The global pandemic of coronavirus 2019, or COVID-19, has undeniably impacted all facets of healthcare, affecting both its function and provision. There has been a shift toward more emergent, critical care to save lives, curtail the spread of the virus, and preserve much needed resources and protective gear. With the cessation of all elective/semi-elective surgical cases in the USA and worldwide, the professional lives and practices of plastic surgeons have been severely affected. Furthermore, certain subgroups of plastic surgeons, such as cosmetic/aesthetic surgeons, have been disproportionately affected by the pandemic as the majority of their cases are semi-elective and elective.

In the current era of COVID-19, the changes to the healthcare system and, specifically, to cosmetic/aesthetic surgeons, may be permanent or linger for the foreseeable future (considering the second wave and repeated seasonal cycles of COVID-19 or other viruses in the future) not only due to virus protection guidelines, but financial barriers of patients as well. As many elective plastic surgery procedures are not covered by insurance, patients must pay out of pocket for these services. COVID-19 has resulted in high rates of unemployment as many stores and businesses are no longer open or have transitioned to working from home, resulting in lost income and impacting patients’ cash pay ability. The current financial crisis has created a recession, in some reviews the largest since the Second World War [1]. This is supported by a systematic review done by Fujihara et al. [2], which investigated the relationship between economic downturns and the number of surgical procedures. Fujihara et al. [2] concluded that with economic downturn, surgical volumes also decreased, indicating a positive correlation between the two. Unfortunately, the dire economic effects of COVID-19 are predicted to have an even larger impact on cosmetic/aesthetic plastic surgeons than the 2008 economic recession due to the indefinite ban on elective surgeries and current strain on hospitals [3]. Overall, the goal of this unprecedented time for cosmetic/aesthetic plastic surgeons is for their medical practices to survive, to conserve cash flow although income is low to none, and to maintain their personal finances.

Aside from financial deterrents, fear of contracting the virus through in-hospital exposure may also impact a patient’s decision to undergo elective and/or cosmetic surgeries. As a result, there are undeniable financial impacts on plastic surgeons due to their severely diminished case load during this time. Furthermore, they are not only losing their own income and possibly their savings, but are also responsible for their auxiliaries (medical assistants, nurses, technicians, aestheticians, etc.) and any physicians, anesthesiologists, and surgeons they may have recruited to their practice that are salaried. For plastic surgery residents graduating during times of economic downturn, they may even defer entry into practice and undergo a subspecialty fellowship to enhance their skills and enter practice later with a more favorable economy [4]. Due to the uncertainty of the current situation, it is unclear how long the ramifications of coronavirus will last. Additionally, the ability for plastic surgeons to carry out procedures is dependent on national, state, and city guidelines and laws, but assuming some restrictions are lifted in the future, there must be suggestions and solutions in place to address the current gloomy circumstances. Although the government and local authorities attempted to implement small business subsidized loans/grants, relief options, and federal stimulus packages to alleviate the detrimental impact of the current COVID-19 related economic crisis, these options were only temporarily effective and will not be a remedy to cure this economic and humanitarian crisis.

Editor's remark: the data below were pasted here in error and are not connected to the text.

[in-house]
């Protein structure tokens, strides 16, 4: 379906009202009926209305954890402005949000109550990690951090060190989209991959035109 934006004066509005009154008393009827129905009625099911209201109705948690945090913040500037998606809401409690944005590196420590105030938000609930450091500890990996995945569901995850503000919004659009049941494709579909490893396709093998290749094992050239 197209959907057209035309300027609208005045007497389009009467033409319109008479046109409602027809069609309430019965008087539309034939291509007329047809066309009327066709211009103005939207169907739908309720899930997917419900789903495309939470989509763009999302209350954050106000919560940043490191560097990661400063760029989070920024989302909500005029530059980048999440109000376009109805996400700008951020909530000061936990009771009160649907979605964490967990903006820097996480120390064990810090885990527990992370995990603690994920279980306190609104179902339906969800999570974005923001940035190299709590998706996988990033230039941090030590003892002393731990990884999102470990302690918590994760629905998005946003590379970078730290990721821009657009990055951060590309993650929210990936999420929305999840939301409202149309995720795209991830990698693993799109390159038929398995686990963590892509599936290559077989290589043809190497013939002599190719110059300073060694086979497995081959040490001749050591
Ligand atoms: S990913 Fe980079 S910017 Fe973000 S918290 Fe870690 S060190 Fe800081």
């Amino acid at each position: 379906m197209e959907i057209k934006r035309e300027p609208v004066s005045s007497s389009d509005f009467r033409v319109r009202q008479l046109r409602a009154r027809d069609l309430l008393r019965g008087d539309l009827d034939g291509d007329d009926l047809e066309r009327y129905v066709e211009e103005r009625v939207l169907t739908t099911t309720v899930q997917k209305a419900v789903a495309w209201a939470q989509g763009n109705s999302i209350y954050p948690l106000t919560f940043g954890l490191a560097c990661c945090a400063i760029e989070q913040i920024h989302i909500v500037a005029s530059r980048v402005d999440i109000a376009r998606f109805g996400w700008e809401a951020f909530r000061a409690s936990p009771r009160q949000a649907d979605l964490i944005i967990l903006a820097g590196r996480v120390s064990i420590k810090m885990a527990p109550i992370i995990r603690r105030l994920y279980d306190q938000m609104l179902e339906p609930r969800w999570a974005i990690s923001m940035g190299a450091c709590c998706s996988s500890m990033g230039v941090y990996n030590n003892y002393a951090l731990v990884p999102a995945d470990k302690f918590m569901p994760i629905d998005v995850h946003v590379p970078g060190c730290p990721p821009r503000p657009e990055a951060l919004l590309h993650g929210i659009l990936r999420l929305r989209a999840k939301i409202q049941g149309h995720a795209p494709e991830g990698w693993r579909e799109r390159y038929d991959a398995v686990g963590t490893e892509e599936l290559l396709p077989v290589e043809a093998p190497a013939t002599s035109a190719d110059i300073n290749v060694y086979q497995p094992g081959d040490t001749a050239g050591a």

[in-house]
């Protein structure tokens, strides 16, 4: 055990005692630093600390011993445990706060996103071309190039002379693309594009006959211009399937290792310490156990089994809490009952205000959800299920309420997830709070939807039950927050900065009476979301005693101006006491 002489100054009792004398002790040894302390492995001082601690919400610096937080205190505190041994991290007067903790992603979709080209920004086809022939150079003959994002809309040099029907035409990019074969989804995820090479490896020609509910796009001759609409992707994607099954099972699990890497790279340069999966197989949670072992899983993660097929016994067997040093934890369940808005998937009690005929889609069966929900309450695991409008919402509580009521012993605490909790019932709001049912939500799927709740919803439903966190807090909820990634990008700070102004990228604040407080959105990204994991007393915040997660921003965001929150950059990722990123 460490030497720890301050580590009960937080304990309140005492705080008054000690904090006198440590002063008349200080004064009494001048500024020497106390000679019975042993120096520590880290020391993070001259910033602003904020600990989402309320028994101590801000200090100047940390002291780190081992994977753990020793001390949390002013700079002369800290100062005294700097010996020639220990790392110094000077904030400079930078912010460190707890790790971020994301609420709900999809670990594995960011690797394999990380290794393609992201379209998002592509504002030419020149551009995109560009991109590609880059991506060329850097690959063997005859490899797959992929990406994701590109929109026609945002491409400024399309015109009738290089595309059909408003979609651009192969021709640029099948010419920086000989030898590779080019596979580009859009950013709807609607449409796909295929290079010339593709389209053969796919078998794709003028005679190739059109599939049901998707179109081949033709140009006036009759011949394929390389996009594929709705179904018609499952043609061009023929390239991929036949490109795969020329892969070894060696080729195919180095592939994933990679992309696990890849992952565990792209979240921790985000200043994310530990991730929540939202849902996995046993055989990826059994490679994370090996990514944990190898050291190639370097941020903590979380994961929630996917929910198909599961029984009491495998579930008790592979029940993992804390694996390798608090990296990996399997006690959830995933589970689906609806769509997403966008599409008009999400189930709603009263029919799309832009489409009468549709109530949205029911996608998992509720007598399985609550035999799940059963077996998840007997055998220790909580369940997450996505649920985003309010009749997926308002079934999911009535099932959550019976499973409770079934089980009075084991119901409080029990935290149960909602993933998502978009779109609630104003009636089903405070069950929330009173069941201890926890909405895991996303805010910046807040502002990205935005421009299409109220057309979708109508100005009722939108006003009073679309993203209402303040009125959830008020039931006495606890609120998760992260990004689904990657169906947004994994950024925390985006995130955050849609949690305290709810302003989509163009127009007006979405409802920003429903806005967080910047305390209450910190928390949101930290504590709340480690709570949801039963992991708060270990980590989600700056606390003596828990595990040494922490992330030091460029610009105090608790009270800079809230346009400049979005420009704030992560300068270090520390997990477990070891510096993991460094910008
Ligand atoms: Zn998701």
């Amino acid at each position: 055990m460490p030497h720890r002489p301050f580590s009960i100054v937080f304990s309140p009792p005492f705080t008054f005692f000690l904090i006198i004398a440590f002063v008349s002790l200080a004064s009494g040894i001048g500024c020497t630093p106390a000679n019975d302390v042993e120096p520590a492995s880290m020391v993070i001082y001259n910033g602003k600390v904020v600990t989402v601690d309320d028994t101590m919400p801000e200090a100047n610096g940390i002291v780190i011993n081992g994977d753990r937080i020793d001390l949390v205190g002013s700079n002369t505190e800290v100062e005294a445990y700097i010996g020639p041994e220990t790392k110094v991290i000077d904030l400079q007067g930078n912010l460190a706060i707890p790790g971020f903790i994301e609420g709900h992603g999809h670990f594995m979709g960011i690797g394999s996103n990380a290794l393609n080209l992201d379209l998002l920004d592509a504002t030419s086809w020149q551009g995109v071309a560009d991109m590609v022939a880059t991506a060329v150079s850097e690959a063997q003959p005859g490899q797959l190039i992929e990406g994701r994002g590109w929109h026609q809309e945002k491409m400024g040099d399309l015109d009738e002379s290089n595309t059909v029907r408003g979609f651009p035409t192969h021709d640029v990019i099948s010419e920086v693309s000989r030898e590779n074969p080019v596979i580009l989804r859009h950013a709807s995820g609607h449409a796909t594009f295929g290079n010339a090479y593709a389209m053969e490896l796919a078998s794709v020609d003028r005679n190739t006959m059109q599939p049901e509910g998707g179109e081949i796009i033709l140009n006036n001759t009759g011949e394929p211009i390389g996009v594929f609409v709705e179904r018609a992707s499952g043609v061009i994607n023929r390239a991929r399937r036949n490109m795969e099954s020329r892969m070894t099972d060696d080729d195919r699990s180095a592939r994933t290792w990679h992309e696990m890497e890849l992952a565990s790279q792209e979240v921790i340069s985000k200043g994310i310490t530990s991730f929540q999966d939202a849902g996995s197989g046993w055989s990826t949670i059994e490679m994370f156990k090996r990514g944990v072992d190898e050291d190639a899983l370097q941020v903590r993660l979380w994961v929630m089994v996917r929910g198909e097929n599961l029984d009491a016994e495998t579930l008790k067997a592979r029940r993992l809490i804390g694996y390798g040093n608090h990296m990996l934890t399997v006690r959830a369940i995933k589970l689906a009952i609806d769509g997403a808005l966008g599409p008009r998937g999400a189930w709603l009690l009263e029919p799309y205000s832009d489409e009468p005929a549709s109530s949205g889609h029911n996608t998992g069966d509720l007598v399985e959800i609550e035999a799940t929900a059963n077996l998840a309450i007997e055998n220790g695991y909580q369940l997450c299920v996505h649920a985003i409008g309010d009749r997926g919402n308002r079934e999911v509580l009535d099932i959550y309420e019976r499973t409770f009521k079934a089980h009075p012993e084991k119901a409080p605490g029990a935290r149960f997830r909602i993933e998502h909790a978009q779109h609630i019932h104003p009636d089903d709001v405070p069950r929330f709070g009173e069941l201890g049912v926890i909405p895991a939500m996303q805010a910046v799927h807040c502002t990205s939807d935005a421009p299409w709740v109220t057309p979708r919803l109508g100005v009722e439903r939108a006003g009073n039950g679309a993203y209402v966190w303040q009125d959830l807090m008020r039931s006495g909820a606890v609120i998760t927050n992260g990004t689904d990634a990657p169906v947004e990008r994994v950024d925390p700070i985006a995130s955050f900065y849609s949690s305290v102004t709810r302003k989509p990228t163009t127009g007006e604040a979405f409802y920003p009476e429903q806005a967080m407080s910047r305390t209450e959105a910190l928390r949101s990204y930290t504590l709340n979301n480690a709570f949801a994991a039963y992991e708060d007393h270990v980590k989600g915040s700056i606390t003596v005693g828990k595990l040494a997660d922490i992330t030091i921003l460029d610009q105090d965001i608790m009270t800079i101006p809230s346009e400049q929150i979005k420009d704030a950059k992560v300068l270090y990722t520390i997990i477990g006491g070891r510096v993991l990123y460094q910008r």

Overall, these solutions can be organized into two categories: from a provider’s (plastic surgeon’s) perspective and from a patient’s perspective. For providers, assuming some semi-elective/elective procedures can be conducted, employees of all clinics, surgery centers, and hospitals should have a COVID-19 nasal swab regularly, every 2 weeks or however often outlined by guidelines, to reduce transmission in case an employee is COVID-19 positive. Secondly, all providers should have proper personal protective equipment (PPE) (N95 face masks or well-sealed surgical masks and eye protection) and powered air-purifying respirators (PAPR) should be used in the operating room to eliminate risk of virus transmission if present.

Even with proper PPE, it is important to remember that cosmetic/aesthetic plastic surgeons are at an augmented risk of contracting COVID-19 due to the aerosolization of viral particles during rhinoplasty and nasal reconstruction (two very central procedures for this specialty with very high viral loads present in the oral and nasal mucosa) [5], or potentially during other head and neck surgeries. Individual physician demographics may also influence their decision to continue operating. Older plastic surgeons or those with underlying medical conditions (lung disease, asthma, heart conditions, etc.) may be worried about their own risk of contracting the virus or they may fear transmitting it to a family member with underlying medical conditions. These factors can further propagate the financial effects of COVID-19. Still, many life and disability insurance providers are continuing to pay policy benefits if a person contracts or succumbs to coronavirus and have vowed to evaluate COVID-19 the same as they would any other cause of death or medical condition [6,7,8]. However, many physicians may not be aware of this or may have a differing life and/or disability insurance plan that does not cover COVID-19, which leaves them a bit unsettled if they are exposed to the virus and not accounted for. Still, receiving life and disability insurance benefits should not be a concern for most physicians as most disability and life insurance policies cover COVID-19.